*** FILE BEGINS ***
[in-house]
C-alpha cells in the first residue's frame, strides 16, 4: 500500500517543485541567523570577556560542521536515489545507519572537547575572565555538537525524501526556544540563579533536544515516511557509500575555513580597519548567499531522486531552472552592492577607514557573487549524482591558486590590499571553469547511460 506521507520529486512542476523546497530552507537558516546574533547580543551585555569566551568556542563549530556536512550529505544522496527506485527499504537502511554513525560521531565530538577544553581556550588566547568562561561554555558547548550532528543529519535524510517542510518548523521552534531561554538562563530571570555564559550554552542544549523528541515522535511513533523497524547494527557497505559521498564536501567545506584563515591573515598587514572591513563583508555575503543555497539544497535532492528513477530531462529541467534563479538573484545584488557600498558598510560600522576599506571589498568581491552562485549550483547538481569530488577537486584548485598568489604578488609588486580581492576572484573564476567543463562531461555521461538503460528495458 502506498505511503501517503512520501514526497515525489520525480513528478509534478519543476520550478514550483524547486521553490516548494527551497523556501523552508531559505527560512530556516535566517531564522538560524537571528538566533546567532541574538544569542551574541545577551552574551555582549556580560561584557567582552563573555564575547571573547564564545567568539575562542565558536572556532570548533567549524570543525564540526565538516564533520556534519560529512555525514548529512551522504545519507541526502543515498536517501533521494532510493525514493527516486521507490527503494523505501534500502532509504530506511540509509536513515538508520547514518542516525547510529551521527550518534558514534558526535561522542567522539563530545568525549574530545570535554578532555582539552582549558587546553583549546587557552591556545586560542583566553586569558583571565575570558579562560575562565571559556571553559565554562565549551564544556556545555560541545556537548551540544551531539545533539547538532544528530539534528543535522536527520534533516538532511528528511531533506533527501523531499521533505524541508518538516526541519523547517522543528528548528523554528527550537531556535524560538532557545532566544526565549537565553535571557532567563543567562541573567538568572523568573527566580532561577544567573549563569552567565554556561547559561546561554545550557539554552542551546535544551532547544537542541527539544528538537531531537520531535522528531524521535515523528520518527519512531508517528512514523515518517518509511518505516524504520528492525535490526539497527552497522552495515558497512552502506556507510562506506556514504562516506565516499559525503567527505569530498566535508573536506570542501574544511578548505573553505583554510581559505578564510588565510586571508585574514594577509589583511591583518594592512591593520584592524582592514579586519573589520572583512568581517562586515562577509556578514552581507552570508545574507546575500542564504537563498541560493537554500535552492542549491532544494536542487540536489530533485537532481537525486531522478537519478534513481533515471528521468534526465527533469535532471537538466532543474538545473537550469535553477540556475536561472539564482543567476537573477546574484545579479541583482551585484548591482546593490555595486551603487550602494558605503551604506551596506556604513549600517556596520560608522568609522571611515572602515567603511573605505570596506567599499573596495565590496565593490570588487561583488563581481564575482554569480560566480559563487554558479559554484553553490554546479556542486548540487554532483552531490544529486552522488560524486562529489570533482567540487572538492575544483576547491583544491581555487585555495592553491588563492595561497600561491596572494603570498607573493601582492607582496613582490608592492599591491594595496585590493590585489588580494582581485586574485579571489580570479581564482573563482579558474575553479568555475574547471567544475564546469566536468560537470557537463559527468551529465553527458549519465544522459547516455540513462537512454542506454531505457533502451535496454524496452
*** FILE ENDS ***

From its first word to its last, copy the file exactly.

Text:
[in-house]
C-alpha cells in the first residue's frame, strides 16, 4: 500500500517543485541567523570577556560542521536515489545507519572537547575572565555538537525524501526556544540563579533536544515516511557509500575555513580597519548567499531522486531552472552592492577607514557573487549524482591558486590590499571553469547511460 506521507520529486512542476523546497530552507537558516546574533547580543551585555569566551568556542563549530556536512550529505544522496527506485527499504537502511554513525560521531565530538577544553581556550588566547568562561561554555558547548550532528543529519535524510517542510518548523521552534531561554538562563530571570555564559550554552542544549523528541515522535511513533523497524547494527557497505559521498564536501567545506584563515591573515598587514572591513563583508555575503543555497539544497535532492528513477530531462529541467534563479538573484545584488557600498558598510560600522576599506571589498568581491552562485549550483547538481569530488577537486584548485598568489604578488609588486580581492576572484573564476567543463562531461555521461538503460528495458 502506498505511503501517503512520501514526497515525489520525480513528478509534478519543476520550478514550483524547486521553490516548494527551497523556501523552508531559505527560512530556516535566517531564522538560524537571528538566533546567532541574538544569542551574541545577551552574551555582549556580560561584557567582552563573555564575547571573547564564545567568539575562542565558536572556532570548533567549524570543525564540526565538516564533520556534519560529512555525514548529512551522504545519507541526502543515498536517501533521494532510493525514493527516486521507490527503494523505501534500502532509504530506511540509509536513515538508520547514518542516525547510529551521527550518534558514534558526535561522542567522539563530545568525549574530545570535554578532555582539552582549558587546553583549546587557552591556545586560542583566553586569558583571565575570558579562560575562565571559556571553559565554562565549551564544556556545555560541545556537548551540544551531539545533539547538532544528530539534528543535522536527520534533516538532511528528511531533506533527501523531499521533505524541508518538516526541519523547517522543528528548528523554528527550537531556535524560538532557545532566544526565549537565553535571557532567563543567562541573567538568572523568573527566580532561577544567573549563569552567565554556561547559561546561554545550557539554552542551546535544551532547544537542541527539544528538537531531537520531535522528531524521535515523528520518527519512531508517528512514523515518517518509511518505516524504520528492525535490526539497527552497522552495515558497512552502506556507510562506506556514504562516506565516499559525503567527505569530498566535508573536506570542501574544511578548505573553505583554510581559505578564510588565510586571508585574514594577509589583511591583518594592512591593520584592524582592514579586519573589520572583512568581517562586515562577509556578514552581507552570508545574507546575500542564504537563498541560493537554500535552492542549491532544494536542487540536489530533485537532481537525486531522478537519478534513481533515471528521468534526465527533469535532471537538466532543474538545473537550469535553477540556475536561472539564482543567476537573477546574484545579479541583482551585484548591482546593490555595486551603487550602494558605503551604506551596506556604513549600517556596520560608522568609522571611515572602515567603511573605505570596506567599499573596495565590496565593490570588487561583488563581481564575482554569480560566480559563487554558479559554484553553490554546479556542486548540487554532483552531490544529486552522488560524486562529489570533482567540487572538492575544483576547491583544491581555487585555495592553491588563492595561497600561491596572494603570498607573493601582492607582496613582490608592492599591491594595496585590493590585489588580494582581485586574485579571489580570479581564482573563482579558474575553479568555475574547471567544475564546469566536468560537470557537463559527468551529465553527458549519465544522459547516455540513462537512454542506454531505457533502451535496454524496452